Objective: To study cross-sectional associations of dietary fiber intake with insulin resistance, insulin secretion, and glucose tolerance in a population at high risk for type 2 diabetes.
Research design and methods: The subjects consisted of 248 male and 304 female adult nondiabetic relatives of patients with type 2 diabetes. Dietary intake was measured by means of two 3-day food records. Associations of total, water-insoluble, and water-soluble fiber with measures of glucose metabolism based on an oral glucose tolerance test, were analyzed by multiple linear regression analysis adjusting for sex, age, length of education, physical activity, BMI, waist-to-hip ratio, systolic blood pressure, and serum triglyceride and HDL cholesterol concentrations. The homeostasis model assessment insulin resistance index, the incremental 30-min serum insulin concentration divided by the incremental 30-min glucose concentration, and fasting and 2-h glucose concentrations were the outcome variables.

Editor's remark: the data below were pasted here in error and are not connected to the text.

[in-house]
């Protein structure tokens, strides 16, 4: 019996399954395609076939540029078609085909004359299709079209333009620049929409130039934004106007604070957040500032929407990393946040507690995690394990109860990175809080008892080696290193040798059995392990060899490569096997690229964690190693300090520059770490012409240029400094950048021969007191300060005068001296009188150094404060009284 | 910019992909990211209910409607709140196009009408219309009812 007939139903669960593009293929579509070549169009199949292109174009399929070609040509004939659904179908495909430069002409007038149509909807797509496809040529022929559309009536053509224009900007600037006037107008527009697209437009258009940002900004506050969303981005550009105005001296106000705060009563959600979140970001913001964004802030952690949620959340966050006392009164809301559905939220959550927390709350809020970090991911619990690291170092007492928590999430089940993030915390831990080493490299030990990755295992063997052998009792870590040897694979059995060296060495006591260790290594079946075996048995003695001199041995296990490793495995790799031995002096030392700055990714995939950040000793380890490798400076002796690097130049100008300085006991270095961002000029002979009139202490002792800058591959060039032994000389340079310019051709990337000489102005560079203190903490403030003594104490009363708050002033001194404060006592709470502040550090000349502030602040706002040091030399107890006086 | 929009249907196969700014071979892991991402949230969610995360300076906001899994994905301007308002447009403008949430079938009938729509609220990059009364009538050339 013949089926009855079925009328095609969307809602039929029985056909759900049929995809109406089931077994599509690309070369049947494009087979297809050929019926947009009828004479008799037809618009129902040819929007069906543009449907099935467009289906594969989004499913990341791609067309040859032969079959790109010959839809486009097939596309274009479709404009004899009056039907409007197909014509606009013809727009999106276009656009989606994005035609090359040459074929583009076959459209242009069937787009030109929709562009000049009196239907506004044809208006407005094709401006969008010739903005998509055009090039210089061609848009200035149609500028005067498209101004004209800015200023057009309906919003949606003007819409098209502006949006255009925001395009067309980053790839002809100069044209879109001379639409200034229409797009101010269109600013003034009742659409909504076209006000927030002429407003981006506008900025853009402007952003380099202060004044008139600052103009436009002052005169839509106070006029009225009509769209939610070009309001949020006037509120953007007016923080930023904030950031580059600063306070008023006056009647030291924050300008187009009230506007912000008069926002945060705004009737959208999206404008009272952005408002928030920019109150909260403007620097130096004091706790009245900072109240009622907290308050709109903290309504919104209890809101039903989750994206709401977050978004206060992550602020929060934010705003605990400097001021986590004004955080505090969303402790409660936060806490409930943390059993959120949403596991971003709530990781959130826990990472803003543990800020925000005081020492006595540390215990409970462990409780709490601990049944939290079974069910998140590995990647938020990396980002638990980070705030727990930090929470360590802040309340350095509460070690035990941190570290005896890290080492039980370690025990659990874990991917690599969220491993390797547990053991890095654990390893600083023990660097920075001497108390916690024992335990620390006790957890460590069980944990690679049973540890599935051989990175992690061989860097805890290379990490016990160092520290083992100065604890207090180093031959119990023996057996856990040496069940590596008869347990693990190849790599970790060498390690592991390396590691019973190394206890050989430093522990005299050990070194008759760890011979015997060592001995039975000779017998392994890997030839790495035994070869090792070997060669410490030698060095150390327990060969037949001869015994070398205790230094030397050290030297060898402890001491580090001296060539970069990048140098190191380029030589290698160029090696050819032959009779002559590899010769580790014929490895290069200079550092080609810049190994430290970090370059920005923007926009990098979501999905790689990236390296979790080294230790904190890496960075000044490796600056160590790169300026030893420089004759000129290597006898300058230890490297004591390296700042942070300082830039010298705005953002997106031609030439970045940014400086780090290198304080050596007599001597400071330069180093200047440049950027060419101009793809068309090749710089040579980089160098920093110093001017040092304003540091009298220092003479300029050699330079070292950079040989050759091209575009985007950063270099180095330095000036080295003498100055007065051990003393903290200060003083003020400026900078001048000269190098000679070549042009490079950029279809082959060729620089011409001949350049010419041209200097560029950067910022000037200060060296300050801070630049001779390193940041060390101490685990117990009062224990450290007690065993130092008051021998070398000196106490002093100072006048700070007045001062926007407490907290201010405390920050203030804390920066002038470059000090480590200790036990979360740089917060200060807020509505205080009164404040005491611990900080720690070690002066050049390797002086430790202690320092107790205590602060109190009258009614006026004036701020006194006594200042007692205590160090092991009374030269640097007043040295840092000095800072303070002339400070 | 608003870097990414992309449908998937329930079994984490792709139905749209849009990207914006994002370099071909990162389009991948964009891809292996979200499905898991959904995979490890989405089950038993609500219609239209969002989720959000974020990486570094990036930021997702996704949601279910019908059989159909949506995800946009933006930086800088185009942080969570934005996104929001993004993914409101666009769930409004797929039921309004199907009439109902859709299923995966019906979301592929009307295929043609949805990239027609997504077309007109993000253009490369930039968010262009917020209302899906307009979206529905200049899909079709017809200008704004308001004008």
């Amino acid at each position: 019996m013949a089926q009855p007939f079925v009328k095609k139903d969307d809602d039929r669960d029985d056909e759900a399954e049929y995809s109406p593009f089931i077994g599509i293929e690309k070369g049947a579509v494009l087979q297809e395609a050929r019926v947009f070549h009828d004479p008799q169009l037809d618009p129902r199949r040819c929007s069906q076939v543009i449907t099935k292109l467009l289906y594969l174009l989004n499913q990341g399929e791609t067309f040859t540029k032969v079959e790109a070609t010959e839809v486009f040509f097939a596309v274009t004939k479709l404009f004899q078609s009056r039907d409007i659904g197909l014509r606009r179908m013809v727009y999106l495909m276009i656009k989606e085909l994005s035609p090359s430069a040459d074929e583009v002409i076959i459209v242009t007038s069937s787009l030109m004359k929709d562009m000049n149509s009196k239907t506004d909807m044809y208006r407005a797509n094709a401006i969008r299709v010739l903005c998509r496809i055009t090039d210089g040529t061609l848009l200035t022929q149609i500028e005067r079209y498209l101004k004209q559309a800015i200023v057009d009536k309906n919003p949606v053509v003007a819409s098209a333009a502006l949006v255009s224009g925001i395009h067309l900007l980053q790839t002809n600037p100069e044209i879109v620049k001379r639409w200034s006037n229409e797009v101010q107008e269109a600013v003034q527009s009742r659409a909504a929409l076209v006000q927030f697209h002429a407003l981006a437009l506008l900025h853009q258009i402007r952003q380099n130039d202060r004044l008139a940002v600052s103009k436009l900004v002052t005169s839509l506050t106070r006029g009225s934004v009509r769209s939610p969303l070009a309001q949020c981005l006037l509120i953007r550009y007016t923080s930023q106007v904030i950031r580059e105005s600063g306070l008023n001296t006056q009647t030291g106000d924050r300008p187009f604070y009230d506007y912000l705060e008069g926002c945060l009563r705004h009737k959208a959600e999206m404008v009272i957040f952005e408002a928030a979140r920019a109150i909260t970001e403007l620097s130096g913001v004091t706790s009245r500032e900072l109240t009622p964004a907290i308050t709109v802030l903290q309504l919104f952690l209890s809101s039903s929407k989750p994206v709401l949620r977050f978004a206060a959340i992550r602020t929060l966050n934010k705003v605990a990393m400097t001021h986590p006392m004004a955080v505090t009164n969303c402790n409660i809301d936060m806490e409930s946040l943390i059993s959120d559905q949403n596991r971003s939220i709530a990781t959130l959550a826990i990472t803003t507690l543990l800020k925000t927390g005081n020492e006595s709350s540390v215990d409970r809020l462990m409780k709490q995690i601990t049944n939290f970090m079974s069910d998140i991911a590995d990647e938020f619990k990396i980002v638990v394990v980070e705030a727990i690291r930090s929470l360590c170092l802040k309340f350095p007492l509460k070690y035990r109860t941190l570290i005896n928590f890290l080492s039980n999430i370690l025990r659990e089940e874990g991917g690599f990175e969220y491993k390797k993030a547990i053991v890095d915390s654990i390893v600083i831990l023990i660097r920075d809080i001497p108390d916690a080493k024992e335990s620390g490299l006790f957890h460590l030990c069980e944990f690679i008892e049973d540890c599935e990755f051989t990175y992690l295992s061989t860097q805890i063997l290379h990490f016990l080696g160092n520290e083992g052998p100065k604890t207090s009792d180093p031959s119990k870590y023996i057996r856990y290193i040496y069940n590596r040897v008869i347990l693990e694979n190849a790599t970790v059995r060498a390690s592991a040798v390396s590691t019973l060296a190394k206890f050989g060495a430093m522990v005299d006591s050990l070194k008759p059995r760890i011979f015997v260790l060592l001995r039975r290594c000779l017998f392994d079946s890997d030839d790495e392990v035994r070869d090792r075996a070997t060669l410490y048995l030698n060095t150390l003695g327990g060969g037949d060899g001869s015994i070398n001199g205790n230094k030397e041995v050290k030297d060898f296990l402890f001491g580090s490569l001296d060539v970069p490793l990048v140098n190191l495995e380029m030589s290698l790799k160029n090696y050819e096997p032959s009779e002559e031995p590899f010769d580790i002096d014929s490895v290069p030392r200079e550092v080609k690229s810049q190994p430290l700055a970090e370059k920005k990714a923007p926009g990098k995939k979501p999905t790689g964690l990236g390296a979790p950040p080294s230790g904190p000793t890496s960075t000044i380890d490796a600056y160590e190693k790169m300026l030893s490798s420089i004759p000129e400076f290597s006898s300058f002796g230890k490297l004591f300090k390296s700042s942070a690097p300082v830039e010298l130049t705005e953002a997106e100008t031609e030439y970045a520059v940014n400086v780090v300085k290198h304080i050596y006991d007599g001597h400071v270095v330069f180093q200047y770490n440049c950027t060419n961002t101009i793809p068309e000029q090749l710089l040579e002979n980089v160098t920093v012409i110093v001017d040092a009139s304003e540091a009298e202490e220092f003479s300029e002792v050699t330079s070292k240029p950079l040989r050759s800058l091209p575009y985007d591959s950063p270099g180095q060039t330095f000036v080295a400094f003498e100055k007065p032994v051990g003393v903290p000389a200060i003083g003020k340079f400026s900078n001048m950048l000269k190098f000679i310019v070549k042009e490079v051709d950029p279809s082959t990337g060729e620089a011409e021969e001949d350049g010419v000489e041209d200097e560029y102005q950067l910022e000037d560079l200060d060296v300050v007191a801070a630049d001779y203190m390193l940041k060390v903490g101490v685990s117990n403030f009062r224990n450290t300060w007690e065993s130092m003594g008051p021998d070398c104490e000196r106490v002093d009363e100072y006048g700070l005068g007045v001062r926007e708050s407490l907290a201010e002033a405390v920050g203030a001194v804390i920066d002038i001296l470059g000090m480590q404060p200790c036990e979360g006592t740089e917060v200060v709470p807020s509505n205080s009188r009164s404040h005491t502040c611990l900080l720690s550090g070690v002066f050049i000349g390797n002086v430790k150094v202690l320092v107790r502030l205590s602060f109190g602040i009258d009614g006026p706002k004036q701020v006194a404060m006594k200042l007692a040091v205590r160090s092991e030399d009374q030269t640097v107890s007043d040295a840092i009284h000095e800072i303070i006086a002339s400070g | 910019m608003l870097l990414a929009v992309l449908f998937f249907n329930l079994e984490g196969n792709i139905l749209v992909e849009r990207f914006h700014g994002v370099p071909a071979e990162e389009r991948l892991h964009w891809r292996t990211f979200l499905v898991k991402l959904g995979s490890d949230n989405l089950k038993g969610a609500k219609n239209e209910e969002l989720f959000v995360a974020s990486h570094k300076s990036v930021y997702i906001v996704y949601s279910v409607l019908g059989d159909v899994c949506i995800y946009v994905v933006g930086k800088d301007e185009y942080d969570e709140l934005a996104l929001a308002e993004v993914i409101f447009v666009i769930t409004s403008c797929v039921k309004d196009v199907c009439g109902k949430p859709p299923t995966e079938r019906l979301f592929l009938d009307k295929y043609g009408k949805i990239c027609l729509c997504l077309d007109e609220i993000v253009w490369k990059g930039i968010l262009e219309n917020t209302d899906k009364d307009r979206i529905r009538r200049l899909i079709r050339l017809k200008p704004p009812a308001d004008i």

Results: The dietary intake of total as well as water-insoluble and water-soluble fiber was inversely associated with insulin resistance: -0.17 (0.07), P = 0.012; -0.15 (0.07), P = 0.024; and -0.14 (0.07), P = 0.049 [regression coefficients (SE)]. Fiber variables were unrelated to insulin secretion and plasma glucose concentrations.
Conclusions: The results support evidence that a high intake of dietary fiber is associated with enhanced insulin sensitivity and therefore may have a role in the prevention of type 2 diabetes.